GENTLEMAN  
No, for me.

            BOBBY  
That’s cool.

            GENTLEMAN  
You collect Barbie dolls?

            BOBBY  
Yeah. I can’t unload this bitch, though. I think she’s been hung from one too many ceiling fans, if you know what I mean.

            PHIL ENTERS, places two Beanie Babies on the counter.

            PHIL  
Here you are, sir.

            GENTLEMAN  
Do you mind if I examine them?

            PHIL  
Knock yourself out.

            The GENTLEMAN takes out a loupe and examines the Beanies as a jeweler might.                    BOBBY looks at PHIL as in “Getta loada this guy.”

            PHIL (cont.)
Excellent condition as you can see. The original tags are still on them.

            GENTLEMAN  
I’ll give you $50 for the pair.

            PHIL  
A hunnert.

            GENTLEMAN  
Seventy-five.

            PHIL  
Sold.

            BOBBY  
Jeezus. $75 for that Chinese crap?

            PHIL  
Hey!
            (To the GENTLEMAN)
I’m sorry, Bobby ain’t right in the head.

            BOBBY  
There’s nothin’ wrong with my head.

            GENTLEMAN  
Quite all right. You’ll take a check?

            PHIL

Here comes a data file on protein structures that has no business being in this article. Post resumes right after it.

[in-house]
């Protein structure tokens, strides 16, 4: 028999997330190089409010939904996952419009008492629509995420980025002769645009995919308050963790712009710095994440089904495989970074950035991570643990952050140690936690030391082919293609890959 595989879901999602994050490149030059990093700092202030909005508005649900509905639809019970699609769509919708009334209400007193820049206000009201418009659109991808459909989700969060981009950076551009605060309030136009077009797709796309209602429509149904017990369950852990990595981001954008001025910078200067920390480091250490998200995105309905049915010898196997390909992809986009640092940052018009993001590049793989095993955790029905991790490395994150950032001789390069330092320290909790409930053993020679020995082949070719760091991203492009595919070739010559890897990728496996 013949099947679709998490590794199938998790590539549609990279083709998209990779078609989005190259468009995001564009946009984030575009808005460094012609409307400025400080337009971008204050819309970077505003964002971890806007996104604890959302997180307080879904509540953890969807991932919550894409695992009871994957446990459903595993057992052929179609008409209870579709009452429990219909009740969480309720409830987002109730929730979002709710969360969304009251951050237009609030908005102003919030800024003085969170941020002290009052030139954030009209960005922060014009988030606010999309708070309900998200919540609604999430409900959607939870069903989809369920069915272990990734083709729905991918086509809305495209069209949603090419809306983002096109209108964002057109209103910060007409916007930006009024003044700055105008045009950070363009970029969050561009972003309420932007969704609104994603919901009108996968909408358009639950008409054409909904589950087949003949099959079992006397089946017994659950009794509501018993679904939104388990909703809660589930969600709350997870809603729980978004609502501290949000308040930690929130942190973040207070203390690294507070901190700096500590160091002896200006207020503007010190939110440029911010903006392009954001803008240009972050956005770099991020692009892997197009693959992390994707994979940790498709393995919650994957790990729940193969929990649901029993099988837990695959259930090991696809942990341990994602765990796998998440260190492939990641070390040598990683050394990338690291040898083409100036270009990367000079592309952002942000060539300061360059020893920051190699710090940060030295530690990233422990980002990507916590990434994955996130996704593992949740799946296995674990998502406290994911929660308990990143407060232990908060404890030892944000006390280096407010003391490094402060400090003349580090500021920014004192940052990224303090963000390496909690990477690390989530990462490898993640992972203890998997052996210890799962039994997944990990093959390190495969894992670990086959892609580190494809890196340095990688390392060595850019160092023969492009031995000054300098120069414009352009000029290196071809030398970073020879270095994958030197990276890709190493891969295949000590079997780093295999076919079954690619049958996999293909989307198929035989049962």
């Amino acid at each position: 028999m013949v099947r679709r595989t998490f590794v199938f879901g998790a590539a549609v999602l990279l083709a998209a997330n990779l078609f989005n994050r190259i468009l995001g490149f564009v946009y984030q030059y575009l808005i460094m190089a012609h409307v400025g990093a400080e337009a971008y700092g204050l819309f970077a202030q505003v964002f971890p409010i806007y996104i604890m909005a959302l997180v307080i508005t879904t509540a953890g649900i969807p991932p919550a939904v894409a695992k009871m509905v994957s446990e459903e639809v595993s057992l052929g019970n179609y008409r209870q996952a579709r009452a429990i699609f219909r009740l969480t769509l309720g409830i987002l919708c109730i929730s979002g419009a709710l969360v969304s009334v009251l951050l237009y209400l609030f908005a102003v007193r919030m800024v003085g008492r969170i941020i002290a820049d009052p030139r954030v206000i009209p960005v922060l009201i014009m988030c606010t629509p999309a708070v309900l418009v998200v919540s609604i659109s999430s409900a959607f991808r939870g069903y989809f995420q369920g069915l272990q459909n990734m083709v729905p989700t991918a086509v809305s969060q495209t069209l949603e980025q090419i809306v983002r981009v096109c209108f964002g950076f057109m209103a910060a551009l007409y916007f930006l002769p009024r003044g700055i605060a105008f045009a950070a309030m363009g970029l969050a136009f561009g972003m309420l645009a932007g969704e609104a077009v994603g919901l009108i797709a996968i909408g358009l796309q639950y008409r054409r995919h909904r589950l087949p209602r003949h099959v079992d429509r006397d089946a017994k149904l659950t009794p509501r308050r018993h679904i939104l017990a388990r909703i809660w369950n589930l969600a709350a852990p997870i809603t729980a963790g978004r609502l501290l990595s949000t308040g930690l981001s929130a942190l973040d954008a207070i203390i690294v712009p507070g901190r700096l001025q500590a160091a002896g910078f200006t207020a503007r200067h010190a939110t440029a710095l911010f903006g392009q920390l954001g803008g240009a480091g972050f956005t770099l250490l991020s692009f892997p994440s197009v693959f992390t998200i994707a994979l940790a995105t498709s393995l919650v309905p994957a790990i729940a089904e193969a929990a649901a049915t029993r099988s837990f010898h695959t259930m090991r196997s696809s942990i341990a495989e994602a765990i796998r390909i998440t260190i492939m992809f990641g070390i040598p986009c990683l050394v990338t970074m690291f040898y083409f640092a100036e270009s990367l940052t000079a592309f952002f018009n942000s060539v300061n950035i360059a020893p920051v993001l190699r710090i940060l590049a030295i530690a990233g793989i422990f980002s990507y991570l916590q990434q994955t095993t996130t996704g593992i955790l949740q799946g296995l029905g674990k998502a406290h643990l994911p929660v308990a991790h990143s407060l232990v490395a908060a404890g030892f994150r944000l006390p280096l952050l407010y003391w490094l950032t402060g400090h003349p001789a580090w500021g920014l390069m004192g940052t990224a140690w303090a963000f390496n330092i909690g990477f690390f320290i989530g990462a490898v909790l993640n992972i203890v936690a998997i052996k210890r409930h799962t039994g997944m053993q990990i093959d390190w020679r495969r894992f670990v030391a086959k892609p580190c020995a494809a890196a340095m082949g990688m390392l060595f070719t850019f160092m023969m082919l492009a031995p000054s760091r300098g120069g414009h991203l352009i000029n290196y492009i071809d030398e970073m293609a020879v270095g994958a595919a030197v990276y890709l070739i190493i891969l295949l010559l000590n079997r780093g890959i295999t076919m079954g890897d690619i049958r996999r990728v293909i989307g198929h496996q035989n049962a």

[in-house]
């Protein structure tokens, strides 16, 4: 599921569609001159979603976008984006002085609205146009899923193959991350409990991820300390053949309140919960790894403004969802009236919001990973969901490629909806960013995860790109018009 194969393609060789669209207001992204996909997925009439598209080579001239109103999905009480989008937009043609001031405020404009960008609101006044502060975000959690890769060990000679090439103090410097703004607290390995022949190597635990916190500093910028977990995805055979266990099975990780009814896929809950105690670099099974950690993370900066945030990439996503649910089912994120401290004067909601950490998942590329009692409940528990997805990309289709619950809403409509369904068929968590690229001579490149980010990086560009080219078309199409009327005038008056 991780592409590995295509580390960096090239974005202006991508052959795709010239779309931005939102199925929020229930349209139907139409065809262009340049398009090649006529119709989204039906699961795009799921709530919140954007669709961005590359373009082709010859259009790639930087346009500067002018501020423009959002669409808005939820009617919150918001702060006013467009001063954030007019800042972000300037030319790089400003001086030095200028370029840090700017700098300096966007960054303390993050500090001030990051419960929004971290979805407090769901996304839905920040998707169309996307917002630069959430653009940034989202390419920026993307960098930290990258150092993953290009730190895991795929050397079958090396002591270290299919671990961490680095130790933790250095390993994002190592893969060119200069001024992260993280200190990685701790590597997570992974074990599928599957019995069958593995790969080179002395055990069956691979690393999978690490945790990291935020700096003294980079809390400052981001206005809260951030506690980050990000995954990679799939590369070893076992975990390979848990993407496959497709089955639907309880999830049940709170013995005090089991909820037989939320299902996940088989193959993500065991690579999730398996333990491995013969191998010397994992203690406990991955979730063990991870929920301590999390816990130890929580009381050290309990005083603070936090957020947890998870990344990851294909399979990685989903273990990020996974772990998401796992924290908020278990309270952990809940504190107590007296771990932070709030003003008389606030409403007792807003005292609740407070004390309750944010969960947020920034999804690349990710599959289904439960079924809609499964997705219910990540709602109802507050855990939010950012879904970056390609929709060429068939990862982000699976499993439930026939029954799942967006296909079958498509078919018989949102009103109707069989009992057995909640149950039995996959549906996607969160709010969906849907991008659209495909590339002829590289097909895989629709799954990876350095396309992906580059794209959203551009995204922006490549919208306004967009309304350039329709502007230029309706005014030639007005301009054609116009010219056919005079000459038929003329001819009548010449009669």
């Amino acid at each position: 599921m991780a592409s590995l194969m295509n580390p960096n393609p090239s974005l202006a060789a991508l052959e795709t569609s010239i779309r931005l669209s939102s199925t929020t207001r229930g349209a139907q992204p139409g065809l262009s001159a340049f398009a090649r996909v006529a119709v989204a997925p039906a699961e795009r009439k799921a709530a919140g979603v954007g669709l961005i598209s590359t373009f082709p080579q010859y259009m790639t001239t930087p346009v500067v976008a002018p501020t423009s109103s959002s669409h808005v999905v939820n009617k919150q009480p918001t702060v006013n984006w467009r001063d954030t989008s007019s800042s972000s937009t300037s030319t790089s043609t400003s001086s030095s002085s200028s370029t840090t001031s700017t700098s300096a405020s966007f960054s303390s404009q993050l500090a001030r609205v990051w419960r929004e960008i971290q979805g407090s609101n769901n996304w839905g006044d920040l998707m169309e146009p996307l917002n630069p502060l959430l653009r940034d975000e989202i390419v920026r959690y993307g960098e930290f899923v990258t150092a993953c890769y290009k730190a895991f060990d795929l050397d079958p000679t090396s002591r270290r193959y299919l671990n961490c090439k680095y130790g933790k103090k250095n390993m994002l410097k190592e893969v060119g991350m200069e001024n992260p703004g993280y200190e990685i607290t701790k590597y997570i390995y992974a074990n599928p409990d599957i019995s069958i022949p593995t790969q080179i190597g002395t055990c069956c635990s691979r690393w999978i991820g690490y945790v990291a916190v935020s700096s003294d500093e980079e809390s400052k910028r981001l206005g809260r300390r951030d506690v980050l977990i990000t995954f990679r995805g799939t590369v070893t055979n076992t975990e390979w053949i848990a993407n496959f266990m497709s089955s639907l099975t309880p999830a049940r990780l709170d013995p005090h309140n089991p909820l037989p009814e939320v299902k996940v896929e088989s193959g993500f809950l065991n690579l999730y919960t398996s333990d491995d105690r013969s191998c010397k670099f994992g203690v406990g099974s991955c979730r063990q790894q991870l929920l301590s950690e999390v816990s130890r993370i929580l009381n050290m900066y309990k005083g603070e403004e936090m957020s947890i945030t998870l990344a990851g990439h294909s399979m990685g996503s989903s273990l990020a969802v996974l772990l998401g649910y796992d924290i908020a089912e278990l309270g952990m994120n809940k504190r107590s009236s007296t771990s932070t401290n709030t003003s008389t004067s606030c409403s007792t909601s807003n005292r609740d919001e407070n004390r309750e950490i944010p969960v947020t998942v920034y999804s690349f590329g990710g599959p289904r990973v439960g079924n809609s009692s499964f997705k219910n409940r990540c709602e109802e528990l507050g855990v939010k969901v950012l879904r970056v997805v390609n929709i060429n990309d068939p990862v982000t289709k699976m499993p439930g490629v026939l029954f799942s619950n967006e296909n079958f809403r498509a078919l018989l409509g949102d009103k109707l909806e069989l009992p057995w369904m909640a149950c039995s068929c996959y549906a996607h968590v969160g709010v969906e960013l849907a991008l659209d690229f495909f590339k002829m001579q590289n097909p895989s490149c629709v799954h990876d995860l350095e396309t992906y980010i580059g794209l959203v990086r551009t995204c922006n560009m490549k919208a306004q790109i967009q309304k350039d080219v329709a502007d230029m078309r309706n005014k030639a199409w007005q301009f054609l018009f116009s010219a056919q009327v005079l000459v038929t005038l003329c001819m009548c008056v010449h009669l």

I prefer cash if you have it.

            GENTLEMAN  
Of course. Here you are.

            PHIL  
Lemme get you a bag here.

            GENTLEMAN  
That won’t be necessary.

            THE GENTLEMAN puts one Beanie Baby down the front of his pants, then the other.             

            GENTLEMAN  
Thank you.

            PHIL
Sure. Come again.

            The GENTLEMAN EXITS.

            PHIL  
Takes all kinds, huh?

            BOBBY  
Thank God he didn’t buy my Barbie.

            PHIL  
I’m lockin’ up, Bobby.

            BOBBY  
What about my uterus?

            PHIL  
Put it on eBay.

            BOBBY  
I didn’t even tell you the saint yet.

            PHIL  
I don’t care. Take it with you.

            BOBBY  
It’s Mother Teresa.

            PHIL  
Mother Teresa.

            BOBBY  
Yep.

            PHIL  
That’s Mother Teresa’s uterus.

            BOBBY  
Yep.

            PHIL  
Lemme see it again.

            BOBBY opens the box, puts it carefully in front of PHIL. PHIL picks up the uterus and throws it across the room.

            BOBBY  
Hey! Goddammit, Phil!

            BOBBY retrieves the uterus.

            PHIL  
I’m lockin up, Bobby.

            BOBBY